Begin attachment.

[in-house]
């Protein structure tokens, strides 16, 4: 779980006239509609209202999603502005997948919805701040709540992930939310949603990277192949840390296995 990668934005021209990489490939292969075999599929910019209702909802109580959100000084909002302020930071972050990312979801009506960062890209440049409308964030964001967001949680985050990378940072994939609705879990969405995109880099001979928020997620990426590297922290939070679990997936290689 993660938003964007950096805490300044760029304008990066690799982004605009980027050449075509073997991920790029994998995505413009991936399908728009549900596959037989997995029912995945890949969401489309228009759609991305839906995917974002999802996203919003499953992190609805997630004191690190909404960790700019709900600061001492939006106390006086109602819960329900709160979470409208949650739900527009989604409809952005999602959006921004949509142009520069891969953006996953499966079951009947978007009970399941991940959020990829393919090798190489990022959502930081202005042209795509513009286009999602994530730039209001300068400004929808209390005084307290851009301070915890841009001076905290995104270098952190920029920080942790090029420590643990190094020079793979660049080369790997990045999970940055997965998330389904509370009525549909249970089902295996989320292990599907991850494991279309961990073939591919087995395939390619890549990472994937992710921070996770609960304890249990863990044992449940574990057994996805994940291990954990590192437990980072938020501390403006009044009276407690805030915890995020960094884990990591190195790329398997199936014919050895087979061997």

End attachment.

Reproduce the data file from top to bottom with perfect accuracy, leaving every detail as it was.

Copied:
[in-house]
């Protein structure tokens, strides 16, 4: 779980006239509609209202999603502005997948919805701040709540992930939310949603990277192949840390296995 990668934005021209990489490939292969075999599929910019209702909802109580959100000084909002302020930071972050990312979801009506960062890209440049409308964030964001967001949680985050990378940072994939609705879990969405995109880099001979928020997620990426590297922290939070679990997936290689 993660938003964007950096805490300044760029304008990066690799982004605009980027050449075509073997991920790029994998995505413009991936399908728009549900596959037989997995029912995945890949969401489309228009759609991305839906995917974002999802996203919003499953992190609805997630004191690190909404960790700019709900600061001492939006106390006086109602819960329900709160979470409208949650739900527009989604409809952005999602959006921004949509142009520069891969953006996953499966079951009947978007009970399941991940959020990829393919090798190489990022959502930081202005042209795509513009286009999602994530730039209001300068400004929808209390005084307290851009301070915890841009001076905290995104270098952190920029920080942790090029420590643990190094020079793979660049080369790997990045999970940055997965998330389904509370009525549909249970089902295996989320292990599907991850494991279309961990073939591919087995395939390619890549990472994937992710921070996770609960304890249990863990044992449940574990057994996805994940291990954990590192437990980072938020501390403006009044009276407690805030915890995020960094884990990591190195790329398997199936014919050895087979061997």